Friday, December 01, 2006

First Murtha ... and Now We Lose Hastings Too!

Well, we won't have old Alcee Hastings to kick around - at least not as House intel chair.

Nancy Pelosi has come to her senses and passed over Hastings in favor of Silvestre "Silver" Reyes. Pelosi also snubbed Jane Harmen, a political foe.

In response to the public outcry over the consideration of Hastings as chair, Alcee treats us to some of his eloquence:

"Sorry, haters, God is not finished with me yet." (from FoxNews)
We don't know much about Reyes yet, but we're looking into it - more later. For now, this is what Fox gives us:

Reyes, whose nickname is "Silver," also served in the Army from 1966-68 during the Vietnam War, including 13 months in Vietnam. The helicopter crew chief and gunner received a Purple Heart, the military honor for being wounded in service.

Under Democratic control, his committee is expected to conduct more public oversight of some of the most difficult issues facing the United States, including terrorism, Iraq and government surveillance. Given the committee's inherently secret nature, much of the work will have to be done behind closed doors.

In an interview this month, Reyes said he will insist on more information about the Bush administration's most classified programs and how they are working. The Republicans, he said, have made a habit of rubber-stamping those programs.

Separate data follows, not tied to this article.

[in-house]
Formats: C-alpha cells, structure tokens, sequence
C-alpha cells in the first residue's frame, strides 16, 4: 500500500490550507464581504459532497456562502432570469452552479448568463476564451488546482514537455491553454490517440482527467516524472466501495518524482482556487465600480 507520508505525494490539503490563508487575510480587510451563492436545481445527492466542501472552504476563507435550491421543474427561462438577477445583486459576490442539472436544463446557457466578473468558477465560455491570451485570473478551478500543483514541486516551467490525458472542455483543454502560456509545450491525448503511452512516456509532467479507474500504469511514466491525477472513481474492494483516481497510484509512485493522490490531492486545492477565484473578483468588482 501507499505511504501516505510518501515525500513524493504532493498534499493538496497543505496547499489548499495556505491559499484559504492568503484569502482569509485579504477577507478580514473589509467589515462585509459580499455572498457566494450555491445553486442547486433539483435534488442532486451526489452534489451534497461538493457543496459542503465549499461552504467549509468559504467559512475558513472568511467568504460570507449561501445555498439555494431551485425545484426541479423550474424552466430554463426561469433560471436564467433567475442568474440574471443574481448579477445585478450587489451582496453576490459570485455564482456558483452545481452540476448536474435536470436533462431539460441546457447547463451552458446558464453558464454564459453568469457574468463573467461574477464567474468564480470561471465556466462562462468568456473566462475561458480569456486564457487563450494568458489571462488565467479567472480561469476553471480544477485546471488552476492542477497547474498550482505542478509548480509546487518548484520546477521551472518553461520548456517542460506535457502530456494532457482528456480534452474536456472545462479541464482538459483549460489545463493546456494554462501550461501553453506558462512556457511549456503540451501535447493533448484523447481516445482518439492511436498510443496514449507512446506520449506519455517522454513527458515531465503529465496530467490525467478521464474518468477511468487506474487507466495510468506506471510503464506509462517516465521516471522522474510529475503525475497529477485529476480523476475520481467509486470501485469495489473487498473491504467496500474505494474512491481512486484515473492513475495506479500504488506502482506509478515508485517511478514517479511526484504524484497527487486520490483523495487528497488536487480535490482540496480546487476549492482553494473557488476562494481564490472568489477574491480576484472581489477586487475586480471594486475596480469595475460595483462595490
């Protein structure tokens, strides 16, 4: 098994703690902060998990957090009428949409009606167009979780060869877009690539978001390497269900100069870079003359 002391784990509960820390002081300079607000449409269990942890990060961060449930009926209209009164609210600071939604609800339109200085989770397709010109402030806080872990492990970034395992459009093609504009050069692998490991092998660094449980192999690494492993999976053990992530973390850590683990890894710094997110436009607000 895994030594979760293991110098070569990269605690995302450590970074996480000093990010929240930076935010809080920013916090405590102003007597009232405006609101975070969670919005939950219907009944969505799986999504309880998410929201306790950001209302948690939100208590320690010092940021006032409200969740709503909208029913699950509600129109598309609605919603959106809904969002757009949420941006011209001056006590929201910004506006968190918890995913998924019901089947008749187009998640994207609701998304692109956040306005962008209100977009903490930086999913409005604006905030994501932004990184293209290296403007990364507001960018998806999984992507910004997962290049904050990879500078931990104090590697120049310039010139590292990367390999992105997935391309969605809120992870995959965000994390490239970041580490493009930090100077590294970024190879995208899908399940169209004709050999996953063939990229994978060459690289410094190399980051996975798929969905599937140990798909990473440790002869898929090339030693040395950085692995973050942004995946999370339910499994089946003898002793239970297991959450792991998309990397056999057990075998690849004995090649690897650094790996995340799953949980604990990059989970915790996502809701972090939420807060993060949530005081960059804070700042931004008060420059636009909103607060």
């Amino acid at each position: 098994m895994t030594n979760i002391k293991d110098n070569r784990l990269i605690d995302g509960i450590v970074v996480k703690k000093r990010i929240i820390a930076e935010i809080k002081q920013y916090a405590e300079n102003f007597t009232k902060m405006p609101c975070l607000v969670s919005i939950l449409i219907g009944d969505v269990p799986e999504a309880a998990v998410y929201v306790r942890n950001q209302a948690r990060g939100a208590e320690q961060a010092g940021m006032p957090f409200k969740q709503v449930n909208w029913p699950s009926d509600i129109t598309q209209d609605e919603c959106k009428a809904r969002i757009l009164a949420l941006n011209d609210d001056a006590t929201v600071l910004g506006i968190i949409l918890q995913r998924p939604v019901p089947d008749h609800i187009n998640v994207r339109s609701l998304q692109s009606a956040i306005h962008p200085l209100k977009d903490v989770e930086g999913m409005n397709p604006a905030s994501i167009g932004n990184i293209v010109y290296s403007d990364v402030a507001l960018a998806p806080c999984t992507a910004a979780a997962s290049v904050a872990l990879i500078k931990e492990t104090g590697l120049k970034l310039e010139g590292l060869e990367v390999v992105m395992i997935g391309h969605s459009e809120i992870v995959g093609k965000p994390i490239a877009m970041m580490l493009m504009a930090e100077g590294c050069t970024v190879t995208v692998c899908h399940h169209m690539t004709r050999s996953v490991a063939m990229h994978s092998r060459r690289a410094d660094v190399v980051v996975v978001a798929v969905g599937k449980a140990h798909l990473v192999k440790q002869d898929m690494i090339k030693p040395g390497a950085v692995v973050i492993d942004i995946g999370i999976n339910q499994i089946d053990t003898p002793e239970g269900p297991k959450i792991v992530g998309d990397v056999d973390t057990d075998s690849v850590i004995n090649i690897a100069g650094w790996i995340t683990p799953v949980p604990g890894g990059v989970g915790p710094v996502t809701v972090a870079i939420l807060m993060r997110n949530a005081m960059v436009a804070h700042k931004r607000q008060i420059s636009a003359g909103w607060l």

He said he also wants to look at the role of intelligence three years after the war in Iraq began, as well as the state of traditional spycraft — also called "human intelligence" by intelligence professionals — versus "signal intelligence" gathered by satellites and electronic surveillance.

"We haven't required or haven't had the administration give us the details, evaluation or plan of how these classic programs are functioning," Reyes said. "There is plenty to do on the role of intelligence, the programs that are vital and critical to our national defense, and certainly to our war fighters."

Reyes is considered less partisan than Hastings, and signaled that the day after the election when he praised the selection of former CIA Director Robert Gates to replace Defense Secretary Donald H. Rumsfeld.

Reyes noted that Gates served in Republican and Democratic administrations, giving him a bipartisan background. "I do look forward to hearing from him and what his ideas are," he said, particularly on the administration's new direction in Iraq.

I guess we have to give a little credit to Pelosi for finally caving in to the pressure. But not to worry, she'll give us plenty to work with soon enough.

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